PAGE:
Seeing then that truth consisteth in the right ordering of names in our affirmations, a man
that seeketh precise truth had need to remember what every name he
uses stands for, and to place it accordingly; or else he will find
himself entangled in words, as a bird in lime twigs; the more he
struggles, the more be-limed. And therefore in geometry (which is the
only science that it hath pleased God hitherto to bestow on mankind),
men begin at settling the significations of their words; which
settling of significations, they call definitions, and place them in
the beginning of their reckoning.
By this it appears how necessary it is for any man that aspires to true knowledge to examine the definitions of former authors; and either to correct them, where they are negligently set down, or to make them himself. For the errors of definitions multiply themselves, according as the reckoning proceeds, and lead men into absurdities, which at last they see, but cannot avoid, without reckoning anew from the beginning; in which lies the foundation of their errors. From whence it happens that they which trust to books do as they that cast up many little sums into a greater, without considering whether those little sums were rightly cast up or not; and at last finding the error visible, and not mistrusting their first grounds, know not which way to clear themselves, spend time in fluttering over their books; as birds that entering by the chimney, and finding themselves enclosed in a chamber, flutter at the false light of a glass window for want of wit to consider which way they came in. So that in the right definition of names lies the first use of speech; which is the acquisition of science: and in wrong, or no definitions, lies the first abuse; from which proceed all false and senseless tenets. Which make those men that take their instruction from the authority of books, and not from their own meditation, to be as much below the condition of ignorant men as men endued with true science are above it. For between true science and erroneous doctrines, ignorance is in the middle. Natural sense and imagination are not subject to absurdity. Nature itself cannot err: and as men abound in copiousness of language; so they become more wise, or more mad, than ordinary. Nor is it possible without letters for any man to become either excellently wise or (unless his memory be hurt by disease, or ill constitution of organs) excellently foolish. For words are wise men's counters; they do but reckon by them: but they are the money of fools, that value them by the authority of an Aristotle, a Cicero, or a Thomas, or any other doctor whatsoever, if but a man.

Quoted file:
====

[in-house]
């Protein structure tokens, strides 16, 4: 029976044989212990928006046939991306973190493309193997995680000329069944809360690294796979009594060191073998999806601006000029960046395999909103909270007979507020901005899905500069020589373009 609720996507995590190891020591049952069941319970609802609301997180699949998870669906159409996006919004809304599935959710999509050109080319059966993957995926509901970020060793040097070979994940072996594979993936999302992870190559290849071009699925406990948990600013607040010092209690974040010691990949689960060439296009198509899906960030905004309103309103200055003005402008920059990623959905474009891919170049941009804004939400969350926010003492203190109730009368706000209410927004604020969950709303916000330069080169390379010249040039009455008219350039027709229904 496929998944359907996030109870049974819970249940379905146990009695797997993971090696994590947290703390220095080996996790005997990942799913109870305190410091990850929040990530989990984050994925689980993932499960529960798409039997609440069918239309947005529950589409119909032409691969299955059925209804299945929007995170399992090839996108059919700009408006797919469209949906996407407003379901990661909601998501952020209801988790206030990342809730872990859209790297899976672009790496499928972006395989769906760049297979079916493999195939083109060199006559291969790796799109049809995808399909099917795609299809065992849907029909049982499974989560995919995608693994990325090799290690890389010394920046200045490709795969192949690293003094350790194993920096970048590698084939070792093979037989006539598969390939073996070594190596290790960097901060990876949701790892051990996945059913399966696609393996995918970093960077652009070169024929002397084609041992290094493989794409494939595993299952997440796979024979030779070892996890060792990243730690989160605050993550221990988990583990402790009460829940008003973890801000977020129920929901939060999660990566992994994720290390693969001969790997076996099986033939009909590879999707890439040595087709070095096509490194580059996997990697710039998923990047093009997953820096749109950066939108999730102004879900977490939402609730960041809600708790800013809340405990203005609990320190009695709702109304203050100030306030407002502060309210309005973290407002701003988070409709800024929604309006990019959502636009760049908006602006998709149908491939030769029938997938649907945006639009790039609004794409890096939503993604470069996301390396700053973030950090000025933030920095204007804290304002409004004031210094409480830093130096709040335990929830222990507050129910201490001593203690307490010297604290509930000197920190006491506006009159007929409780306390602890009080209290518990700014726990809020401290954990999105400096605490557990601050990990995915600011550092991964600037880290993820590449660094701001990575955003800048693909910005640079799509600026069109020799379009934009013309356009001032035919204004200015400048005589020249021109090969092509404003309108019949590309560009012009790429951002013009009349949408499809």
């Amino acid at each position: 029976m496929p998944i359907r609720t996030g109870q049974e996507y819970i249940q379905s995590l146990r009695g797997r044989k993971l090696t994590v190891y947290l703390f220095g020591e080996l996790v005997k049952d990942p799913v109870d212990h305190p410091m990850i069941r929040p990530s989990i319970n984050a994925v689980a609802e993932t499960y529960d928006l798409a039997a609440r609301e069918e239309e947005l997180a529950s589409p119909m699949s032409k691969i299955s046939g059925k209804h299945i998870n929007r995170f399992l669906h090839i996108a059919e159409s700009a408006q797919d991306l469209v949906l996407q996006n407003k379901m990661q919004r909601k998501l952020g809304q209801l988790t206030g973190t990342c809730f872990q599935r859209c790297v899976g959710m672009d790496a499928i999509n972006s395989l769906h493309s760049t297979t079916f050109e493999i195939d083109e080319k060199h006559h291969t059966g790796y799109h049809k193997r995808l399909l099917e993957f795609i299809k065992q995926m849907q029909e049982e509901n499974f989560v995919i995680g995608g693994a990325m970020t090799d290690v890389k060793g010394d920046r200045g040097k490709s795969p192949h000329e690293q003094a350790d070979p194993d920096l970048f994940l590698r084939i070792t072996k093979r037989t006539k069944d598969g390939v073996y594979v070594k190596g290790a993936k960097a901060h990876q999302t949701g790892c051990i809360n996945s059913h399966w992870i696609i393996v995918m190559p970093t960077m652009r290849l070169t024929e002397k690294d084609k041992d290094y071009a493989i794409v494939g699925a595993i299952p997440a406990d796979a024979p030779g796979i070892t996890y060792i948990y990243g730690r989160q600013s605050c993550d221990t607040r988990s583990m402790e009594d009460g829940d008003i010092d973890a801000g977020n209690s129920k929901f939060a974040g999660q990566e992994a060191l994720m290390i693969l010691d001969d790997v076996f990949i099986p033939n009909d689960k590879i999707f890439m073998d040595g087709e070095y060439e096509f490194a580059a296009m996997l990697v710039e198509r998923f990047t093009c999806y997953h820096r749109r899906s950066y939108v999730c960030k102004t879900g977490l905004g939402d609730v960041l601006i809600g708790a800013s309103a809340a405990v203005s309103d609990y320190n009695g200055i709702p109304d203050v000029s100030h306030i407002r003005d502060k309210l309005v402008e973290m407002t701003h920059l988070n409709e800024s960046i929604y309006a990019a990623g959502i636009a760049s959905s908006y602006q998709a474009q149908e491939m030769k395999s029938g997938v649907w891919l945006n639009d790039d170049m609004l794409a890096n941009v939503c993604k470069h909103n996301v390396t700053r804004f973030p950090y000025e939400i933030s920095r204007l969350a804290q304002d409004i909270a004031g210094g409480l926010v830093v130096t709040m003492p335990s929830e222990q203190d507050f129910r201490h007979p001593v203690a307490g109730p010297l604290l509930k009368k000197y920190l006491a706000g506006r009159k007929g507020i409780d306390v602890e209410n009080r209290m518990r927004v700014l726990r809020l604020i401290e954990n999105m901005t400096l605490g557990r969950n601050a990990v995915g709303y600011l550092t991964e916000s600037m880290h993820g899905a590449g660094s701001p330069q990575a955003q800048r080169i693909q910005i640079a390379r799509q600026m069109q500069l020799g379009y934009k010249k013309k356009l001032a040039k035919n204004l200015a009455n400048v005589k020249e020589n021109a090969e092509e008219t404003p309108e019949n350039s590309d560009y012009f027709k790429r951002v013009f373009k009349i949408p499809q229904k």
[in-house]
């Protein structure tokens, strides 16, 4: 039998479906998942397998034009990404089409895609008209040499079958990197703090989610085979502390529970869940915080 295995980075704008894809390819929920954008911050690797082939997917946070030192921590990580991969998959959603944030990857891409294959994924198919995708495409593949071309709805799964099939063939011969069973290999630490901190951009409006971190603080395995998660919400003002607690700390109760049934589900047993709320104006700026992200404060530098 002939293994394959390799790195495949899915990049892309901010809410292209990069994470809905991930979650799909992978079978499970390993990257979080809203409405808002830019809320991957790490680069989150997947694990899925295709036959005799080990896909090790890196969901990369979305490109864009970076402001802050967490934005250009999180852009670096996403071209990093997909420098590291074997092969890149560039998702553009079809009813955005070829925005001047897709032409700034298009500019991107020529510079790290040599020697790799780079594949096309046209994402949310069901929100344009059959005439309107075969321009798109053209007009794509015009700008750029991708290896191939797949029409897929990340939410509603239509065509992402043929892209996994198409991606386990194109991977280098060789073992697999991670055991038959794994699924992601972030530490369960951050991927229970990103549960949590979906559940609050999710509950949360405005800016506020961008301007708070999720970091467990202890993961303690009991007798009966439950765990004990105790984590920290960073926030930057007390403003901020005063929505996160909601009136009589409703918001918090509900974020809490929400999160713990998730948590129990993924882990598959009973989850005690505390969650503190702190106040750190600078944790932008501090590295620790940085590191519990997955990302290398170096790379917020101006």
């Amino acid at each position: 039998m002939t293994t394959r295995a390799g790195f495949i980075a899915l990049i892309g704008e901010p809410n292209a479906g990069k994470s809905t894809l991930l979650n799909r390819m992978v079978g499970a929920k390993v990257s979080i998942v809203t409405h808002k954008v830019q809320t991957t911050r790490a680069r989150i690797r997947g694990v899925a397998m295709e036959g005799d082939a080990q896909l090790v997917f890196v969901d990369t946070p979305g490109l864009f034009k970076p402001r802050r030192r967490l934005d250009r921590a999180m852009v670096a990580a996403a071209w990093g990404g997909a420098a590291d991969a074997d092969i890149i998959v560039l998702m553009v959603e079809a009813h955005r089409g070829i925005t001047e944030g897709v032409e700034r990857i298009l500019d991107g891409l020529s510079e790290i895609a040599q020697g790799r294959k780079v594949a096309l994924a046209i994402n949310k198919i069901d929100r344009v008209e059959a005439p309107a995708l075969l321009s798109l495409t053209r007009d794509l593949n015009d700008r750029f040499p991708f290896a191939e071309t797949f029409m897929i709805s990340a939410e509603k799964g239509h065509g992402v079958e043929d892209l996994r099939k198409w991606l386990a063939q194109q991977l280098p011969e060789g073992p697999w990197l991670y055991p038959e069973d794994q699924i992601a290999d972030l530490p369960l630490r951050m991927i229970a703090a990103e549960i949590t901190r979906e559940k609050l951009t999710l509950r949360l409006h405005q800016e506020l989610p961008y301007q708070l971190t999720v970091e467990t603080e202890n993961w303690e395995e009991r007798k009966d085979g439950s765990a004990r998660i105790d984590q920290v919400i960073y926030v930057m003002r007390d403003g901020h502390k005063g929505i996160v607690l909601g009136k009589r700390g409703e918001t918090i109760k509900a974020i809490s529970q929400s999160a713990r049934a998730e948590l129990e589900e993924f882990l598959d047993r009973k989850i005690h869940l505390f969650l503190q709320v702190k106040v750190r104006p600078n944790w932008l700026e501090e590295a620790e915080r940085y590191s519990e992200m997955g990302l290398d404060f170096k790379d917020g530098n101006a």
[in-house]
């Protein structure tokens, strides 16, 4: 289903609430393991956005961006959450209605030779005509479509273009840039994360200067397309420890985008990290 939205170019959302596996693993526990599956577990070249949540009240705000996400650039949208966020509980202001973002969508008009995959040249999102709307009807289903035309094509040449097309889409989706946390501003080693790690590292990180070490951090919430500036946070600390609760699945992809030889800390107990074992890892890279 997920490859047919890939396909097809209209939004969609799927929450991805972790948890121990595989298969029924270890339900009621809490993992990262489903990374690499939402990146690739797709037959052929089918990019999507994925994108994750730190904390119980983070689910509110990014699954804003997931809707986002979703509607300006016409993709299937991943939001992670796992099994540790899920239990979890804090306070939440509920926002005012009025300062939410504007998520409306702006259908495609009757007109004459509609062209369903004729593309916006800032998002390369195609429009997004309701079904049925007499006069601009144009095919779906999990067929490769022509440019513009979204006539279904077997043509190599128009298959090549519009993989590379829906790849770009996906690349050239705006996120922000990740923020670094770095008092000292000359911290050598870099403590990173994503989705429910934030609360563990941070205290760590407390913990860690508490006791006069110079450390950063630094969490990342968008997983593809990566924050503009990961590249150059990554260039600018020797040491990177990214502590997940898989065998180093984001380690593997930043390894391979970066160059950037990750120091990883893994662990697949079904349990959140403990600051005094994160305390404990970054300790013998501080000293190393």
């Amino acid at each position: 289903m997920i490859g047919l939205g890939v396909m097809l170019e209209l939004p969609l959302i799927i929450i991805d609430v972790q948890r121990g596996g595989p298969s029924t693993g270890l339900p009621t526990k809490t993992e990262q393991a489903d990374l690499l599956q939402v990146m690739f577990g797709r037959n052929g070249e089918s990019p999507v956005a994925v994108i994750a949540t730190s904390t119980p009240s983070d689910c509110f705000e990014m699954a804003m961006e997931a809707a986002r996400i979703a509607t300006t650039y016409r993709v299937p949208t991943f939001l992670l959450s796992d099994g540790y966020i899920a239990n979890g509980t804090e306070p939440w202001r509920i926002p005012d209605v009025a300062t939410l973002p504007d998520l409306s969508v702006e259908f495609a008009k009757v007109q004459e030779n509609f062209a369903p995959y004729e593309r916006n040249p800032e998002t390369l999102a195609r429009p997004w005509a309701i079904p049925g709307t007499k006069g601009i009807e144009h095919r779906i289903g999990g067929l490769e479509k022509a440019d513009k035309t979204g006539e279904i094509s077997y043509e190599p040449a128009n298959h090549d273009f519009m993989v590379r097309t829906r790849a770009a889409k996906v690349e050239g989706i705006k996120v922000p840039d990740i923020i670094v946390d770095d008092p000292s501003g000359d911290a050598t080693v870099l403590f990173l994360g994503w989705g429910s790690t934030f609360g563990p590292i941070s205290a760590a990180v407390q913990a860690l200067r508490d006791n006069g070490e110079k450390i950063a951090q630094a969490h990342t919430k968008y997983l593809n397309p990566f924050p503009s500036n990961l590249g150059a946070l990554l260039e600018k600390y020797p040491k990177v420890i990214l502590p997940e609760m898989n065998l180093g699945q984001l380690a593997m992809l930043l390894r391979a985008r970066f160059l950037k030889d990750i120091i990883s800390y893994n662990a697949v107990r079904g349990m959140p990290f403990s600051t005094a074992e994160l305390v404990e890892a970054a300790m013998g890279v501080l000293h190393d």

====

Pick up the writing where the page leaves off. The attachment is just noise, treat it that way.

The value or worth of a man is, as of all other things, his price; that is to say, so much as would be given for the use of his power, and therefore is not absolute, but a thing dependent on the need and judgement of another. An able conductor of soldiers is of great price in time of war present or imminent, but in peace not so. A learned and uncorrupt judge is much worth in time of peace, but not so much in war. And as in other things, so in men, not the seller, but the buyer determines the price. For let a man, as most men do, rate themselves at the highest value they can, yet their true value is no more than it is esteemed by others.
This perpetual fear, always
accompanying mankind in the ignorance of causes, as it were in the
dark, must needs have for object something. And therefore when there
is nothing to be seen, there is nothing to accuse either of their good
or evil fortune but some power or agent invisible: in which sense
perhaps it was that some of the old poets said that the gods were at
first created by human fear: which, spoken of the gods (that is to
say, of the many gods of the Gentiles), is very true. But the
acknowledging of one God eternal, infinite, and omnipotent may more
easily be derived from the desire men have to know the causes of
natural bodies, and their several virtues and operations, than from
the fear of what was to befall them in time to come. For he that, from
any effect he seeth come to pass, should reason to the next and
immediate cause thereof, and from thence to the cause of that cause,
and plunge himself profoundly in the pursuit of causes, shall at last
come to this, that there must be (as even the heathen philosophers
confessed) one First Mover; that is, a first and an eternal cause of
all things; which is that which men mean by the name of God. And all
this without thought of their fortune, the solicitude whereof both
inclines to fear and hinders them from the search of the causes of
other things; and thereby gives occasion of feigning of as many gods
as there be men that feign them.
And for the matter, or substance, of the invisible agents, so fancied, they could not by natural cogitation fall upon any other concept but that it was the same with that of the soul of man; and that the soul of man was of the same substance with that which appeareth in a dream to one that sleepeth; or in a looking-glass to one that is awake. Which, men not knowing that such apparitions are nothing else but creatures of the fancy, think to be real and external substances, and therefore call them ghosts; as the Latins called them imagines and umbrae and thought them spirits (that is, thin aerial bodies), and those invisible agents, which they feared, to be like them, save that they appear and vanish when they please. But the opinion that such spirits were incorporeal, or immaterial, could never enter into the mind of any man by nature; because, though men may put together words of contradictory signification, as spirit and incorporeal, yet they can never have the imagination of anything answering to them. And therefore, men that by their own meditation arrive to the acknowledgement of one infinite, omnipotent, and eternal God choose rather to confess He is incomprehensible and above their understanding than to define His nature by spirit incorporeal, and then confess their definition to be unintelligible. Or if they give him such a title, it is not dogmatically, with intention to make the Divine Nature understood, but piously, to honour Him with attributes of significations as remote as they can from the grossness of bodies visible.